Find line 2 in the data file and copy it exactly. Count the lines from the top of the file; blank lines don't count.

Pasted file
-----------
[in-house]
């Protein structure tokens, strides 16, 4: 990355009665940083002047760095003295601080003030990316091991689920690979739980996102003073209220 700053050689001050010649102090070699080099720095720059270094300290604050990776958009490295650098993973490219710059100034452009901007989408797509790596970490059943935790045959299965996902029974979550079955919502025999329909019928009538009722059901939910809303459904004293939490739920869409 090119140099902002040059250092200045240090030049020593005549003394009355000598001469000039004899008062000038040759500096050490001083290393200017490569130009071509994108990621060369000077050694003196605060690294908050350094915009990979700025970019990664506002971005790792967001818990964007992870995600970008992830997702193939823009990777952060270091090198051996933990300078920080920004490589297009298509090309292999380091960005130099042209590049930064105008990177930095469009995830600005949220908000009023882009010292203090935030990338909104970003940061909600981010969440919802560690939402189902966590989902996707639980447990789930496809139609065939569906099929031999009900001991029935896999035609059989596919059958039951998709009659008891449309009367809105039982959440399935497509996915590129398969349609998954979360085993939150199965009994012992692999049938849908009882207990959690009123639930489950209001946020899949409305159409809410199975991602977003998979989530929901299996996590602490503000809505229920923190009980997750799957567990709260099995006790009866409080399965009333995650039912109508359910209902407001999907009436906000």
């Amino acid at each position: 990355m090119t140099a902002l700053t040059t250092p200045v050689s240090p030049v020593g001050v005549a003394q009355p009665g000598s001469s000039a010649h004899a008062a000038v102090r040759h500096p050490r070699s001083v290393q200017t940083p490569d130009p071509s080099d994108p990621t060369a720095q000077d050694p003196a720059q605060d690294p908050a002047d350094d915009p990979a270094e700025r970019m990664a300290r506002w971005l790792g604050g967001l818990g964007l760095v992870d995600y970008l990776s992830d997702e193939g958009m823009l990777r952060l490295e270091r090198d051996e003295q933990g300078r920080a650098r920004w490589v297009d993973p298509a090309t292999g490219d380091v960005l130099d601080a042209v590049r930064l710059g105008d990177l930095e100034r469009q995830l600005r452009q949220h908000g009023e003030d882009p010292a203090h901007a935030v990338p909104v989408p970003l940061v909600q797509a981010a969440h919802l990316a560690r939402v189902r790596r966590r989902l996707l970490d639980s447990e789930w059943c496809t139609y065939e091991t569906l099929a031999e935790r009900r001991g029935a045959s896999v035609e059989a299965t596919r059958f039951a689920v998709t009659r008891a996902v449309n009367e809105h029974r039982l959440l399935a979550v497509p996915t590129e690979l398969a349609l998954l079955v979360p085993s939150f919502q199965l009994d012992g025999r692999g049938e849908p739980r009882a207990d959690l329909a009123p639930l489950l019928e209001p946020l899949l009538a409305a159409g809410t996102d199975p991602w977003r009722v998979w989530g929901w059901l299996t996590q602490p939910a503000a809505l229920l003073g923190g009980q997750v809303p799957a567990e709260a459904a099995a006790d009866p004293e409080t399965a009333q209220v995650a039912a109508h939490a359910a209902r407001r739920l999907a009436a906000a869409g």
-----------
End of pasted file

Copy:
């Protein structure tokens, strides 16, 4: 990355009665940083002047760095003295601080003030990316091991689920690979739980996102003073209220 700053050689001050010649102090070699080099720095720059270094300290604050990776958009490295650098993973490219710059100034452009901007989408797509790596970490059943935790045959299965996902029974979550079955919502025999329909019928009538009722059901939910809303459904004293939490739920869409 090119140099902002040059250092200045240090030049020593005549003394009355000598001469000039004899008062000038040759500096050490001083290393200017490569130009071509994108990621060369000077050694003196605060690294908050350094915009990979700025970019990664506002971005790792967001818990964007992870995600970008992830997702193939823009990777952060270091090198051996933990300078920080920004490589297009298509090309292999380091960005130099042209590049930064105008990177930095469009995830600005949220908000009023882009010292203090935030990338909104970003940061909600981010969440919802560690939402189902966590989902996707639980447990789930496809139609065939569906099929031999009900001991029935896999035609059989596919059958039951998709009659008891449309009367809105039982959440399935497509996915590129398969349609998954979360085993939150199965009994012992692999049938849908009882207990959690009123639930489950209001946020899949409305159409809410199975991602977003998979989530929901299996996590602490503000809505229920923190009980997750799957567990709260099995006790009866409080399965009333995650039912109508359910209902407001999907009436906000």